# Deleting elements on a list by the first element of another list

I was trying to make this

L1 = {{2, 1}, {6, 4}, {8, 7}, {9, 5}};
L2 = {{2, 9}, {9, 6}};
L = Union[L2 , L1]


And I used this:

Cases[L, {{a_, _}, {b_, _}} /; a == b]
Complement[L,L2]


And this:

DeleteCases[L, MemberQ[L1, {#[[1]], _}] & /@ L2]


But, both fail. The answer must take from L1 only the elements where the first element appear in L2. For L1 and L2 above, must return

{{2,1},{9,5}}


And {6, 4} and {8, 7} must be dropped from L2!

Thanks,

• Commented Dec 18, 2013 at 0:58

Using Cases:

L1 = {{2, 1}, {6, 4}, {8, 7}, {9, 5}};
L2 = {{2, 9}, {9, 6}};

With[{a = Alternatives @@ L2[[All, 1]]}, Cases[L1, {a, _}]]

• And the complement to your answer: With[{a = Alternatives @@ L2[[All, 1]]}, DeleteCases[L1, {Except@a, _}]] :)
– rm -rf
Commented Dec 17, 2013 at 20:40
• Simon, why use With here? Clarity? Commented Dec 18, 2013 at 0:59
• @Mr.Wizard, yes, just for clarity. Not really necessary here, but I did some work recently with rather complex string patterns and got into the habit of doing this to make StringCases and StringMatchQ expressions more readable. Commented Dec 18, 2013 at 9:46
• Okay, just checking. I sometimes use Function the same way, e.g. Alternatives @@ L2[[All, 1]] // Cases[L1, {#, _}] &. Commented Dec 18, 2013 at 9:49
• Could you tell me if I am wrong: the command With will take the cases in L1 where a could be any of the first elements in the list L2 (2 and 9 for this example)...it is ok? Commented Dec 18, 2013 at 17:34
a = {{2, 1}, {6, 4}, {8, 7}, {9, 5}};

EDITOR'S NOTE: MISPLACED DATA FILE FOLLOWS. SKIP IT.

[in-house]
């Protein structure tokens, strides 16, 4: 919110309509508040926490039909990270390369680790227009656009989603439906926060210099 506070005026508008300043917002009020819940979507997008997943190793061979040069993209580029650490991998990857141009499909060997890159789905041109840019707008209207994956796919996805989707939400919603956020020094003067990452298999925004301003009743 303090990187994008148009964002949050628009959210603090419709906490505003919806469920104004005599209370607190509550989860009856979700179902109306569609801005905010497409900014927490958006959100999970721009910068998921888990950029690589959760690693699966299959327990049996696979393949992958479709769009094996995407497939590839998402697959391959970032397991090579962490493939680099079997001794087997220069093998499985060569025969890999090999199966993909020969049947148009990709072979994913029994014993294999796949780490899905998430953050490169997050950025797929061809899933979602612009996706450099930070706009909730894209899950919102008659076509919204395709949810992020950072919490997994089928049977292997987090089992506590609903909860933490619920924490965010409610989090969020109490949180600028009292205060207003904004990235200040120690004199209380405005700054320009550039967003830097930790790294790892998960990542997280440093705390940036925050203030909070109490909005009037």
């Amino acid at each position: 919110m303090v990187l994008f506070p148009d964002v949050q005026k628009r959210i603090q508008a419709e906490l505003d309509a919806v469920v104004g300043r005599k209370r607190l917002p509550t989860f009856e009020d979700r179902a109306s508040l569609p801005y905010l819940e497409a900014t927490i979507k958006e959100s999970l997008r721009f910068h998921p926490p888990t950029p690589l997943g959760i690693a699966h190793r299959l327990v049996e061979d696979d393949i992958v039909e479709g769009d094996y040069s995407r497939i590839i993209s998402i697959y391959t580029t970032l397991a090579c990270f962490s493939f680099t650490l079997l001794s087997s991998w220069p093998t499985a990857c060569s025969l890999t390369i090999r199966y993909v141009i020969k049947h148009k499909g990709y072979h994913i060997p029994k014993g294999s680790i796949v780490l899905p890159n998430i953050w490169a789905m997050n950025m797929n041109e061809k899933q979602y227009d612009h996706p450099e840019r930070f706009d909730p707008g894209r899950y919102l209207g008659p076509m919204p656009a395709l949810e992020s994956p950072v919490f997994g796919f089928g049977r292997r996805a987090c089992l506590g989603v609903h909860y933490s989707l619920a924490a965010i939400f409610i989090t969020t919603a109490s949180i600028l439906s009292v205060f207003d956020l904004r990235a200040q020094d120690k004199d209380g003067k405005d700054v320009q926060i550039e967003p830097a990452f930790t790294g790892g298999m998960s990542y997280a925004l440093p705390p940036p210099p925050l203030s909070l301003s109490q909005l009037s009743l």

b = {{2, 9}, {9, 6}};


Using MapApply (new in 13.1)

KeyValueMap[List] @ First @ KeyIntersection[MapApply[Rule] /@ {a, b}]


{{2, 1}, {9, 5}}

From Documentation details:

"KeyIntersection can be used not only on Association objects, but also on lists of rules."

L1 = {{2, 1}, {6, 4}, {8, 7}, {9, 5}};
L2 = {{2, 9}, {9, 6}};
Select[L1, MemberQ[L2[[All, 1]], First@#] &]
(*
{{2, 1}, {9, 5}}
*)

• This will reevaluate L2[[All, 1]] for every element of L1. This is not ideal for long lists. Commented Dec 18, 2013 at 1:01
• @Mr.Wizard  When deciding whether to optimize a specific part of the program, Amdahl's Law should always be considered: the impact on the overall program depends very much on how much time is actually spent in that specific part, which is not always clear from looking at the code without a performance analysis. Commented Dec 18, 2013 at 1:37

Using the third argument of GroupBy:

L1 = {{2, 1}, {6, 4}, {8, 7}, {9, 5}};
L2 = {{2, 9}, {9, 6}};
L3 = Catenate@{L1, L2};

Catenate@GroupBy[L3, First, If[Length@# > 1, Complement[#, L2], {}] &]

(*{{2, 1}, {9, 5}}*)

a = {{2, 1}, {6, 4}, {8, 7}, {9, 5}};

b = {{2, 9}, {9, 6}};


Using Pick and ContainsAny

Pick[a, ContainsAny[First /@ b] /@ a]


{{2, 1}, {9, 5}}